¡Uno! is the ninth studio album by the American punk rock band Green Day, released on September 21, 2012, by Reprise Records. It is the first of three albums in the ¡Uno!, ¡Dos!, ¡Tré! trilogy, a series of studio albums released from September 2012 to December 2012. Green Day recorded the album from February to June 2012 at Jingletown Studios in Oakland, California. It is the band's first album as a quartet, as Jason White became an official member.
Artwork of the album was revealed in a video uploaded to YouTube and the track list of the album, which consist of 12 songs was announced on June 26, 2012. The first single from the album, titled "Oh Love", was released on July 16, 2012. The second single "Kill the DJ" was released on European iTunes Stores on August 14, 2012. The third single "Let Yourself Go" was released on the US iTunes Store on September 5, 2012, and a promotional single "Nuclear Family" was released on their YouTube channel on September 12, 2012. A music video for "Stay the Night" was released on Rolling Stone and their YouTube channel on September 24, 2012.
¡Uno! received generally positive reviews from music critics. It debuted at number two on the US Billboard 200 with first-week sales of 139,000 copies. The album also reached the top 10 of charts in numerous other countries.
Kill the DJ
Let Yourself Go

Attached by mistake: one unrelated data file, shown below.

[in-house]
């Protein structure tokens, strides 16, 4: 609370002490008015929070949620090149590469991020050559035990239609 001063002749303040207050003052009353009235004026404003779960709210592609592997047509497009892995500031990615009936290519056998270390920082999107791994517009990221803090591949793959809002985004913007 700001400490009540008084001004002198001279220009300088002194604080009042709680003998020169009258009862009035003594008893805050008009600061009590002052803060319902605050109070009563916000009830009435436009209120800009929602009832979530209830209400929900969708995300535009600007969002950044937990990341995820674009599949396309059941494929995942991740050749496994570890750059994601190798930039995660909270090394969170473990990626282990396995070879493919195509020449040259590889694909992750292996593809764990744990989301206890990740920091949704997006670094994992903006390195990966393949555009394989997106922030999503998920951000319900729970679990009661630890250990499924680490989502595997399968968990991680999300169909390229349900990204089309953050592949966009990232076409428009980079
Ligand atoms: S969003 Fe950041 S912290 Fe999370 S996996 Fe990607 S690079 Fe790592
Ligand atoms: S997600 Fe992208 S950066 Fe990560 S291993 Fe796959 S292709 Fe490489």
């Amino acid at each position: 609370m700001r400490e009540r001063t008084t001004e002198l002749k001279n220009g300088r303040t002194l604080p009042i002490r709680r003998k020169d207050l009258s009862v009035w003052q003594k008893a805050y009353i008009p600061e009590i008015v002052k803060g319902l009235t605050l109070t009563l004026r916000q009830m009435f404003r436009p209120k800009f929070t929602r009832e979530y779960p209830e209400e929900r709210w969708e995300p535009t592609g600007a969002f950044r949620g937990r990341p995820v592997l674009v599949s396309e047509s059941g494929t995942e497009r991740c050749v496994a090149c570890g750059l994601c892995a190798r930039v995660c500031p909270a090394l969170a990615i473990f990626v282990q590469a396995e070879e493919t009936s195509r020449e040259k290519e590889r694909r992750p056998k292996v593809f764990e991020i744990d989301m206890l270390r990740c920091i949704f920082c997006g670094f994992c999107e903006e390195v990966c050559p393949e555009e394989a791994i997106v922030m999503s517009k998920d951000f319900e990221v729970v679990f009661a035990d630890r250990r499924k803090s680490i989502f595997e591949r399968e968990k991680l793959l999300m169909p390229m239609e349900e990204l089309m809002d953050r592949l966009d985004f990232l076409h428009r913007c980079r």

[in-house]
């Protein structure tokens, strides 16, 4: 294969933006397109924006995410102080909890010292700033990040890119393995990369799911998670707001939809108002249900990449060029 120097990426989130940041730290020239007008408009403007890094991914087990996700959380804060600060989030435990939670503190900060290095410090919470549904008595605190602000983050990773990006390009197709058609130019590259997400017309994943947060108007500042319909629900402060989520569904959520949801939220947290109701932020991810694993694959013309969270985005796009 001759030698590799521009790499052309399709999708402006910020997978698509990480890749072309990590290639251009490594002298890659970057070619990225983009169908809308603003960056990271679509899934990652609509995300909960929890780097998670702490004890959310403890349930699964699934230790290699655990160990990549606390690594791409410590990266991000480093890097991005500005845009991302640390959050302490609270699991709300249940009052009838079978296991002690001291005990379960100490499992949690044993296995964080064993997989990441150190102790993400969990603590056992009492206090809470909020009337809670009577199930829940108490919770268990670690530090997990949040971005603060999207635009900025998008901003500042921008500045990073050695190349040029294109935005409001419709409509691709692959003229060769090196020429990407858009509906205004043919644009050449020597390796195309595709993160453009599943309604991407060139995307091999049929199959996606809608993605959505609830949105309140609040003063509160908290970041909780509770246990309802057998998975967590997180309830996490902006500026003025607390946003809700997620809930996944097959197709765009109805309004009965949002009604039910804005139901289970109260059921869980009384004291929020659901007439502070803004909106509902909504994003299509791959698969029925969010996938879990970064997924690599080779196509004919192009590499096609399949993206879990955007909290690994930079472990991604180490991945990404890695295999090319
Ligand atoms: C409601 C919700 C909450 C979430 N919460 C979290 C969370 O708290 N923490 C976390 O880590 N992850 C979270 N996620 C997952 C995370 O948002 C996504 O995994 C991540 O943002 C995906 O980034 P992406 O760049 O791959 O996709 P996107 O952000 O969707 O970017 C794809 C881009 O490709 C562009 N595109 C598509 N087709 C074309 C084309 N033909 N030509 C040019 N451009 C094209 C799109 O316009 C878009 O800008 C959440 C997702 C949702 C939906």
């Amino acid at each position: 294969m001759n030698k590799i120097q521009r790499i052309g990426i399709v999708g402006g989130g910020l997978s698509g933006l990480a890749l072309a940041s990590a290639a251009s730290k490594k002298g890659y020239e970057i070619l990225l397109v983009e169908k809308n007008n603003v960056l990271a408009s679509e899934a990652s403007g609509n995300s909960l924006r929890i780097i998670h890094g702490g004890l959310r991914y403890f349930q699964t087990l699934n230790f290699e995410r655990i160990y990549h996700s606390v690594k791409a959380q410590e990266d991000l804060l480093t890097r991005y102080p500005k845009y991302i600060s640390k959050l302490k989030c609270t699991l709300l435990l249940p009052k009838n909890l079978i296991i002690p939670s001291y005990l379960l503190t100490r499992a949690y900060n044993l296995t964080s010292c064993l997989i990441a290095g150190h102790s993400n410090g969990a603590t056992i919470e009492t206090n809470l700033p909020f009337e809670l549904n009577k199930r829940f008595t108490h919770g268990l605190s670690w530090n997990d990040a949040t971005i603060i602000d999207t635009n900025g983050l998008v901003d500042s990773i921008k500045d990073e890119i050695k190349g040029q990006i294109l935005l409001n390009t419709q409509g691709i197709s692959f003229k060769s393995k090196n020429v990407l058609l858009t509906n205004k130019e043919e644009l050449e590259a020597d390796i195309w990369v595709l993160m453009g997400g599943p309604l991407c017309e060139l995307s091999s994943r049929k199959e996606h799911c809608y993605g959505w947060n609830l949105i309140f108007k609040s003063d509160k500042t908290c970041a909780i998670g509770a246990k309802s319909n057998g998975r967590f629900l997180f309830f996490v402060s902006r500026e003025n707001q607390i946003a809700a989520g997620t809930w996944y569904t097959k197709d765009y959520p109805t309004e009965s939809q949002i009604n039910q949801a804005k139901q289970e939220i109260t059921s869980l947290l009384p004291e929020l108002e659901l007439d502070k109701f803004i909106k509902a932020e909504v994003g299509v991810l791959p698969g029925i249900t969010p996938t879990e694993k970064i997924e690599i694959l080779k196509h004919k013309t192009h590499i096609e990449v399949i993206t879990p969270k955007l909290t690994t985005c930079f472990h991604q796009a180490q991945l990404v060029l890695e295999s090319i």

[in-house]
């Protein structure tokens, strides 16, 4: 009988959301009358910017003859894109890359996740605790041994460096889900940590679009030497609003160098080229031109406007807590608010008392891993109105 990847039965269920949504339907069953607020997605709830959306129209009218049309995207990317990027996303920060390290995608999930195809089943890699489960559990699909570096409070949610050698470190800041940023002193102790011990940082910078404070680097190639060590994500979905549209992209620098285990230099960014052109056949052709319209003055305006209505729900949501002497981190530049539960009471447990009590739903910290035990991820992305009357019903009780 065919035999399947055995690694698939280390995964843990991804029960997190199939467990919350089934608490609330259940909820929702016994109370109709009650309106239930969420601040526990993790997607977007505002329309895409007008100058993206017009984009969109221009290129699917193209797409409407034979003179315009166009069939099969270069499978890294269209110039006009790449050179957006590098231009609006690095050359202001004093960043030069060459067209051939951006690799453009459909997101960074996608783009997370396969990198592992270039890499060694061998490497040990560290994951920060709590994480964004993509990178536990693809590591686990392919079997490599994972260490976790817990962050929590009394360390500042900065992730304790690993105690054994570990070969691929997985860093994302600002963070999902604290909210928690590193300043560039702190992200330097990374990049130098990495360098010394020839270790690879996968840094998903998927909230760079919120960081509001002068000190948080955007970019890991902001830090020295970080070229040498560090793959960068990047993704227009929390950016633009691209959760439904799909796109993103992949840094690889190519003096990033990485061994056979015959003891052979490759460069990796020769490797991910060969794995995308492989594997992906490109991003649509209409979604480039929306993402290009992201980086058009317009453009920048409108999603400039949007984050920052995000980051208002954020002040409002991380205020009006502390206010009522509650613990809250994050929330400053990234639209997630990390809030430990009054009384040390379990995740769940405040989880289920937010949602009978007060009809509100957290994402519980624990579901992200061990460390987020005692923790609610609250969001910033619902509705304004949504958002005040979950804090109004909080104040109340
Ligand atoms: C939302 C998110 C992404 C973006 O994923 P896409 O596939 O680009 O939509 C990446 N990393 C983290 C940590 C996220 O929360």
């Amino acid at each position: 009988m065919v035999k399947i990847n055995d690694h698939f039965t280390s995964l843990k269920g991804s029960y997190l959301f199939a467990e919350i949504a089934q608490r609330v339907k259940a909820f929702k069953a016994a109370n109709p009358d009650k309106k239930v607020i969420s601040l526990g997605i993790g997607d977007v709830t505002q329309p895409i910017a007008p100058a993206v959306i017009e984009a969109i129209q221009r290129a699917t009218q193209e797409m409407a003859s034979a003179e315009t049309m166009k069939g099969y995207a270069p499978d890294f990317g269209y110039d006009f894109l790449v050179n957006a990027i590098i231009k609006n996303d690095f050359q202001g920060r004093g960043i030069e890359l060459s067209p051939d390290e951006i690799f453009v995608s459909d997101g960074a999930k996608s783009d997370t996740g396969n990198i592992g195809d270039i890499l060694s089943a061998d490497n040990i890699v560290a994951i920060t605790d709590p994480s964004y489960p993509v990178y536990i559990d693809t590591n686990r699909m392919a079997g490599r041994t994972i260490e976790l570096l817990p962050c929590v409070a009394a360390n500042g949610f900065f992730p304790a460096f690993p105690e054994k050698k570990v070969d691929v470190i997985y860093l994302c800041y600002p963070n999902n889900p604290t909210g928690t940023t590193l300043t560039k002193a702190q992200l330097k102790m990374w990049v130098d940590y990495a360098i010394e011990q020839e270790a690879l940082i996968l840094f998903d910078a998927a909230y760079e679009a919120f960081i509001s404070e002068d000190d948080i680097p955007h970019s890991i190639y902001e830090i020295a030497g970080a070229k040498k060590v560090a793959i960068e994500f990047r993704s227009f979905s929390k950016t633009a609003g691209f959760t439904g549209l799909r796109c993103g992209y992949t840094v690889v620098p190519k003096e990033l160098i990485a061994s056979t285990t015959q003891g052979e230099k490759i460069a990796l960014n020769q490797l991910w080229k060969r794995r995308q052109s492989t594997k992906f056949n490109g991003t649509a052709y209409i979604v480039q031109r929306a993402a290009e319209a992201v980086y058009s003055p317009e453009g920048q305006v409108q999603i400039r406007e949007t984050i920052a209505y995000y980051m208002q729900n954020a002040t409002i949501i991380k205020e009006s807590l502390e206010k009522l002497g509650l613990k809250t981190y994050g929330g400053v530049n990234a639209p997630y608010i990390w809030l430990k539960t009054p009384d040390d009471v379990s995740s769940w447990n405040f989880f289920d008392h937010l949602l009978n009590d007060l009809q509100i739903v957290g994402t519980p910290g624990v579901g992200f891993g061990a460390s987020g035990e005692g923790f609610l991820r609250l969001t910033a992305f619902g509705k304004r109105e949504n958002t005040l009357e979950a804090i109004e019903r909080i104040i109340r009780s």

en: ¡Uno! [info]
With their last eight years occupied by the grand projects of American Idiot and 21st Century Breakdown, the notion that Green Day are a band whose musical character is informed by a sense of creative courage is no longer new.
One of the most fascinating things about ¡Uno!, though, is just how deftly its authors have managed to secure for themselves fresh ground on which to operate. Not least because, with this tight and melodically claustrophobic album, it seems that no space actually exists.
Not everything contained within is of the highest order, mind. Billie Joe Armstrong's Iggy Pop-style drawl on Troublemaker lends a rather mannered quality to his usually impeccable sense of vocal-phrasing, and Carpe Diem is a little too reminiscent one of the authors' earlier songs, 1997's Suffocate.
Elsewhere though, this is a work of masterfully controlled music. ¡Uno! manages to feature both a dance track (Kill the DJ) and a quite stunning closing song (Oh Love) that hints at Celtic balladry fashioned precisely in Green Day's image.
Just as captivating is Armstrong's sense of lyrical finesse, particularly his ability to transform from a man capable of expressing unconditional love while, in the song, becoming the kind of "son of a bitch and Edgar Allen Poe" featured in American Idiot. The latter characters, or character traits, are particularly delicious.
On the pummelling Loss of Control, the singer warns that he's "taking down all his enemies 'cause they're all so f*ing useless / A bunch of s*-talking drama queens who are all filled with excuses." Two songs later, on the sexually charged Angel Blue, the man with the microphone is telling someone he desires to be his "bloody valentine". Bloody how, exactly?
This question and more are posed by this fascinating work, a release that demands of the listener the care and attention afforded it by its creators. Free from grandly theatrical flourishes that were threatening to become things of creative captivity, ¡Uno!'s graceful manoeuvres confirm Green Day's status as one of the world's finest rock'n'roll bands.